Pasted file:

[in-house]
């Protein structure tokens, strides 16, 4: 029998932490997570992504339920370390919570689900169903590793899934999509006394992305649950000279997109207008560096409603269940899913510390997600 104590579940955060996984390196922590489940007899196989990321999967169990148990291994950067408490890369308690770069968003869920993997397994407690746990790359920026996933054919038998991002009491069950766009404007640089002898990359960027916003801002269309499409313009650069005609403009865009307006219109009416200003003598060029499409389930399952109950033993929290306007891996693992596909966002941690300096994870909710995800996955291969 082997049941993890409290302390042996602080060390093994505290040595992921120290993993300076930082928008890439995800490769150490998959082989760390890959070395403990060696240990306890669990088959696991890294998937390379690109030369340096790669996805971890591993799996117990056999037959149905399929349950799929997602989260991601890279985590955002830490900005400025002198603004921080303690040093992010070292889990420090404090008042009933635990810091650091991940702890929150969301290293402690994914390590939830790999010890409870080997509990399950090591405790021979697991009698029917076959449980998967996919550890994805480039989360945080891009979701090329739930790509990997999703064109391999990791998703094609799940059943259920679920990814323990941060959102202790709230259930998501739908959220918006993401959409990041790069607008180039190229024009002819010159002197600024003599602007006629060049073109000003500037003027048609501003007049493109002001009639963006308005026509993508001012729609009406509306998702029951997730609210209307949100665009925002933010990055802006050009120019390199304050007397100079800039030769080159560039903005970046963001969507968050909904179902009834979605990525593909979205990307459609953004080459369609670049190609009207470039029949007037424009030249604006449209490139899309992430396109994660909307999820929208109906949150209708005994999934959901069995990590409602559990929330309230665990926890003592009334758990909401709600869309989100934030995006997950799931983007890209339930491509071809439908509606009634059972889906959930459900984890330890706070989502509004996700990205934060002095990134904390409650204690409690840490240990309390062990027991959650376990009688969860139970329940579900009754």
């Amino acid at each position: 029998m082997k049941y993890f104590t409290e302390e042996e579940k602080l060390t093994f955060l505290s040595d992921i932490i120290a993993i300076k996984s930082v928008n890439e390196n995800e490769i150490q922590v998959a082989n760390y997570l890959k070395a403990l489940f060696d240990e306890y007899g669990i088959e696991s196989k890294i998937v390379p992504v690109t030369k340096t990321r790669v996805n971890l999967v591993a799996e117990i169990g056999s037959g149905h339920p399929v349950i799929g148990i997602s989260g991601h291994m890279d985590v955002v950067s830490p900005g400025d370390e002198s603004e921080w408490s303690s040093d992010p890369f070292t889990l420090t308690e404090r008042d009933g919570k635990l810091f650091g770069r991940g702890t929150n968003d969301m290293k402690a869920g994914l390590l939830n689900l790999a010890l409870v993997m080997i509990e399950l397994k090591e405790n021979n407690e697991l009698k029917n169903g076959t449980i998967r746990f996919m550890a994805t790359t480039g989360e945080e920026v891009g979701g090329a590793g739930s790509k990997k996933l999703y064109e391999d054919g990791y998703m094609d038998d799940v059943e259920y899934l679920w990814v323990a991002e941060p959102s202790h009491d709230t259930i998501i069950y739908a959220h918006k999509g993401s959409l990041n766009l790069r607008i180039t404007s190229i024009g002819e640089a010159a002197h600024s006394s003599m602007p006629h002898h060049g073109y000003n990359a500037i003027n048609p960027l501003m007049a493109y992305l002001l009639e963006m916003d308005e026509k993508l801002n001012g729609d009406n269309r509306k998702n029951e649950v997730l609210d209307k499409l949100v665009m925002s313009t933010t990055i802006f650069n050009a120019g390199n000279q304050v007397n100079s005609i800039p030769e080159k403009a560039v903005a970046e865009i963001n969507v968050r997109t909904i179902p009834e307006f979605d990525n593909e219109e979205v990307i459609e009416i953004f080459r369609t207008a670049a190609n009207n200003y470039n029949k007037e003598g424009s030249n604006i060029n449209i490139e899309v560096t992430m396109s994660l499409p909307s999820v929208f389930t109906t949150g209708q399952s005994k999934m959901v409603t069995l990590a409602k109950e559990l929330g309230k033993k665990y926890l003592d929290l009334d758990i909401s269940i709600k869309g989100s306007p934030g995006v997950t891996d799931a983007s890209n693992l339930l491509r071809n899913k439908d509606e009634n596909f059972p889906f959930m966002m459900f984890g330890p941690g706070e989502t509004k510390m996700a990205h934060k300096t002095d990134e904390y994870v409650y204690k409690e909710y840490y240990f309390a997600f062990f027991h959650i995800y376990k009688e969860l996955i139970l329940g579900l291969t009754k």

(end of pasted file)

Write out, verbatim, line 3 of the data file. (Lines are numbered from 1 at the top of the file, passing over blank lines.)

């Amino acid at each position: 029998m082997k049941y993890f104590t409290e302390e042996e579940k602080l060390t093994f955060l505290s040595d992921i932490i120290a993993i300076k996984s930082v928008n890439e390196n995800e490769i150490q922590v998959a082989n760390y997570l890959k070395a403990l489940f060696d240990e306890y007899g669990i088959e696991s196989k890294i998937v390379p992504v690109t030369k340096t990321r790669v996805n971890l999967v591993a799996e117990i169990g056999s037959g149905h339920p399929v349950i799929g148990i997602s989260g991601h291994m890279d985590v955002v950067s830490p900005g400025d370390e002198s603004e921080w408490s303690s040093d992010p890369f070292t889990l420090t308690e404090r008042d009933g919570k635990l810091f650091g770069r991940g702890t929150n968003d969301m290293k402690a869920g994914l390590l939830n689900l790999a010890l409870v993997m080997i509990e399950l397994k090591e405790n021979n407690e697991l009698k029917n169903g076959t449980i998967r746990f996919m550890a994805t790359t480039g989360e945080e920026v891009g979701g090329a590793g739930s790509k990997k996933l999703y064109e391999d054919g990791y998703m094609d038998d799940v059943e259920y899934l679920w990814v323990a991002e941060p959102s202790h009491d709230t259930i998501i069950y739908a959220h918006k999509g993401s959409l990041n766009l790069r607008i180039t404007s190229i024009g002819e640089a010159a002197h600024s006394s003599m602007p006629h002898h060049g073109y000003n990359a500037i003027n048609p960027l501003m007049a493109y992305l002001l009639e963006m916003d308005e026509k993508l801002n001012g729609d009406n269309r509306k998702n029951e649950v997730l609210d209307k499409l949100v665009m925002s313009t933010t990055i802006f650069n050009a120019g390199n000279q304050v007397n100079s005609i800039p030769e080159k403009a560039v903005a970046e865009i963001n969507v968050r997109t909904i179902p009834e307006f979605d990525n593909e219109e979205v990307i459609e009416i953004f080459r369609t207008a670049a190609n009207n200003y470039n029949k007037e003598g424009s030249n604006i060029n449209i490139e899309v560096t992430m396109s994660l499409p909307s999820v929208f389930t109906t949150g209708q399952s005994k999934m959901v409603t069995l990590a409602k109950e559990l929330g309230k033993k665990y926890l003592d929290l009334d758990i909401s269940i709600k869309g989100s306007p934030g995006v997950t891996d799931a983007s890209n693992l339930l491509r071809n899913k439908d509606e009634n596909f059972p889906f959930m966002m459900f984890g330890p941690g706070e989502t509004k510390m996700a990205h934060k300096t002095d990134e904390y994870v409650y204690k409690e909710y840490y240990f309390a997600f062990f027991h959650i995800y376990k009688e969860l996955i139970l329940g579900l291969t009754k």